Oksana P. Odintsova, PhD (Omsk State University). Teaching Professor. Math education; geometrical modeling.
Dimitrios Papadopoulos, MS (Drexel University). Assistant Teaching Professor.
Joel Pereira, PhD (University of North Carolina). Assistant Teaching Professor. Commutative Algebra
Ronald K. Perline, PhD (University of California at Berkeley) Undergraduate Adviser. Associate Professor. Applied mathematics, numerical analysis, symbolic computation, differential geometry, mathematical physics.
Marci A. Perlstadt, PhD (University of California at Berkeley). Associate Professor. Applied mathematics, computed tomography, numerical analysis of function reconstruction, signal processing, combinatorics.
Adam C. Rickert, MS (Drexel University). Associate Teaching Professor.
Eric Schmutz, PhD (University of Pennsylvania). Professor. Probabilistic combinatorics, asymptotic enumeration.
Li Sheng, PhD (Rutgers University). Associate Professor. Discrete optimization, combinatorics, operations research, graph theory and its application in molecular biology, social sciences and communication networks, biostatistics.
Gideon Simpson, PhD (Columbia University). Associate Professor. Partial differential equations, scientific computing and applied mathematics.
Xiaoming Song, PhD (University of Kansas). Associate Professor. Stochastic Calculus, Large Deviation Theory, Theoretical Statistics, Data Network Modeling and Numerical Analysis.
Jeanne M. Steuber, MS (Boston University). Associate Teaching Professor.
Kenneth P. Swartz, PhD (Harvard University). Assistant Teaching Professor. Applied statistics, data analysis, calculus, discrete mathematics, biostatistics.
K. Shwetketu Virbhadra, PhD (Physical Research Laboratory). Instructor.
Richard D. White, MS (Penn State University). Assistant Teaching Professor.
Hugo J. Woerdeman, PhD (Vrije Universiteit, Amsterdam). Professor. Matrix and operator theory, systems theory, signal and image processing, and harmonic analysis.
J. Douglas Wright, PhD (Boston University) Associate Department Head. Professor. Partial differential equations, specifically nonlinear waves and their interactions.
Dennis G. Yang, PhD (Cornell University). Associate Teaching Professor. Dynamical systems, neurodynamics.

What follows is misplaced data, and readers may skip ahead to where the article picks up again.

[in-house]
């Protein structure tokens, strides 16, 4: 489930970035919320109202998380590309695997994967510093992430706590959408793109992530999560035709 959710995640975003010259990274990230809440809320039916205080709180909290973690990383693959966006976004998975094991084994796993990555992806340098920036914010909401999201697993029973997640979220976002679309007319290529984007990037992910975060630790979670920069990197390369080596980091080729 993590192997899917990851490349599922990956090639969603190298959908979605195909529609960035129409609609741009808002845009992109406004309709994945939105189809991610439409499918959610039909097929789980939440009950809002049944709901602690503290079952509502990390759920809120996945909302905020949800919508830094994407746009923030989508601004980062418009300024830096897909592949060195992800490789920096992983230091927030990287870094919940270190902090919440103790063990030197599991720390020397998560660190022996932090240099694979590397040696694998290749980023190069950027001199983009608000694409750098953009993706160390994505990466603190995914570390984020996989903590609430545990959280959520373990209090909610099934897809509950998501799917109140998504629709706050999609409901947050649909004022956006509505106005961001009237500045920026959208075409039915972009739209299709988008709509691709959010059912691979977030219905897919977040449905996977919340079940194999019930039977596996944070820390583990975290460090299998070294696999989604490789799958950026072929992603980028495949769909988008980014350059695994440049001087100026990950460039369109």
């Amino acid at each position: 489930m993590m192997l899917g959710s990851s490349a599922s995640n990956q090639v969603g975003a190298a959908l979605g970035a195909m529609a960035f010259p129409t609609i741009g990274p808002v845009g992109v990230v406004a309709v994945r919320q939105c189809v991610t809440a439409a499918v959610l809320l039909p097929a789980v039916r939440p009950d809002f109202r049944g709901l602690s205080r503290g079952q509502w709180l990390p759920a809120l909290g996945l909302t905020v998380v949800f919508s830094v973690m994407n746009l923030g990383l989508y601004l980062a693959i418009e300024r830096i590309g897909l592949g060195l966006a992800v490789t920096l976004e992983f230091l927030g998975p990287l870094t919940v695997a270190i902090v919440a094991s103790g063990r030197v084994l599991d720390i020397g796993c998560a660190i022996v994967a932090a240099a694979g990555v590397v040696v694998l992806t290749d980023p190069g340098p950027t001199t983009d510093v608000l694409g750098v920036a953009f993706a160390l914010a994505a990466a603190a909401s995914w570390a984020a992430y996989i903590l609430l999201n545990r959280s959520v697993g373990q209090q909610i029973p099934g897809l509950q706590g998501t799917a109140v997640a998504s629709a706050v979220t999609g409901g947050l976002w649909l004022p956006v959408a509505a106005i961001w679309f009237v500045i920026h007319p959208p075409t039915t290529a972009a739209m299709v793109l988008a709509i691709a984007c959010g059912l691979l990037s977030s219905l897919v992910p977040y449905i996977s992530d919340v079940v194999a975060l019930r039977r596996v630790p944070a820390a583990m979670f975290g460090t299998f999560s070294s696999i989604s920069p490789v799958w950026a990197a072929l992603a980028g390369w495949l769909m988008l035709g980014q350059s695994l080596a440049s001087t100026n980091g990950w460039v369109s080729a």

Thomas (Pok-Yin) Yu, PhD (Stanford University). Professor. Multiscale mathematics, wavelets, applied harmonic analysis, subdivision algorithms, nonlinear analysis, applied differential geometry and data analysis.
Matthew Ziemke, PhD (University of South Carolina). Assistant Teaching Professor. Functional Analysis, Operator Algebras, Semigroups, Mathematical Physics

Emeritus Faculty

Howard Anton, PhD (Polytechnic Institute of Brooklyn). Professor Emeritus.
Loren N. Argabright, PhD (University of Washington). Professor Emeritus. Functional analysis, wavelets, abstract harmonic analysis, the theory of group representations.
Robert C. Busby, PhD (University of Pennsylvania). Professor Emeritus. Functional analysis, C*-algebras and group representations, computer science.
Ewaugh Finney Fields, EdD (Temple University) Dean Emeritus. Professor Emeritus. Mathematics education, curriculum and instruction, minority engineering education.
William M.Y. Goh, PhD (Ohio State University). Associate Professor Emeritus. Number theory, approximation theory and special functions, combinatorics, asymptotic analysis.
Patricia Henry Russell, MS (Drexel University). Teaching Professor Emerita.
Bernard Kolman, PhD (University of Pennsylvania). Professor Emeritus. Lie algebras; theory, applications, and computational techniques; operations research.
Charles J. Mode, PhD (University of California at Davis). Professor Emeritus. Probability and statistics, biostatistics, epidemiology, mathematical demography, data analysis, computer-intensive methods.
Chris Rorres, PhD (Courant Institute, New York University). Professor Emeritus. Applied mathematics, scattering theory, mathematical modeling in biological sciences, solar-collection systems.
Justin R. Smith, PhD (Courant Institute, New York University). Professor Emeritus. Homotopy theory, operad theory, quantum mechanics, quantum computing.
Jet Wimp, PhD (University of Edinburgh). Professor Emeritus. Applied mathematics, special factors, approximation theory, numerical techniques, asymptotic analysis.